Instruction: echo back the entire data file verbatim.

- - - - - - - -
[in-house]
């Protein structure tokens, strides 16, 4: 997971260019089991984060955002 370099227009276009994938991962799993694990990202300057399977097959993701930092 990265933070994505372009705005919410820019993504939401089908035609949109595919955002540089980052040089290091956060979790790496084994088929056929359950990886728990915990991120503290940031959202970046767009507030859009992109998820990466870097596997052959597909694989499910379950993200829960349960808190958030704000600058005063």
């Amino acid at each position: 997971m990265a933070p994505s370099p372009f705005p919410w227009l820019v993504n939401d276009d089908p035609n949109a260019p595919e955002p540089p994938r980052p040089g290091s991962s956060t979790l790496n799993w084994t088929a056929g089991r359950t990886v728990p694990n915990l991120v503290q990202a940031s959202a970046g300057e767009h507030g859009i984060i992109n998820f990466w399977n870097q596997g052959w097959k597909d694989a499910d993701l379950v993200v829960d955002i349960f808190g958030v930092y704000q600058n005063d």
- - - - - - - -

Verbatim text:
[in-house]
């Protein structure tokens, strides 16, 4: 997971260019089991984060955002 370099227009276009994938991962799993694990990202300057399977097959993701930092 990265933070994505372009705005919410820019993504939401089908035609949109595919955002540089980052040089290091956060979790790496084994088929056929359950990886728990915990991120503290940031959202970046767009507030859009992109998820990466870097596997052959597909694989499910379950993200829960349960808190958030704000600058005063």
């Amino acid at each position: 997971m990265a933070p994505s370099p372009f705005p919410w227009l820019v993504n939401d276009d089908p035609n949109a260019p595919e955002p540089p994938r980052p040089g290091s991962s956060t979790l790496n799993w084994t088929a056929g089991r359950t990886v728990p694990n915990l991120v503290q990202a940031s959202a970046g300057e767009h507030g859009i984060i992109n998820f990466w399977n870097q596997g052959w097959k597909d694989a499910d993701l379950v993200v829960d955002i349960f808190g958030v930092y704000q600058n005063d």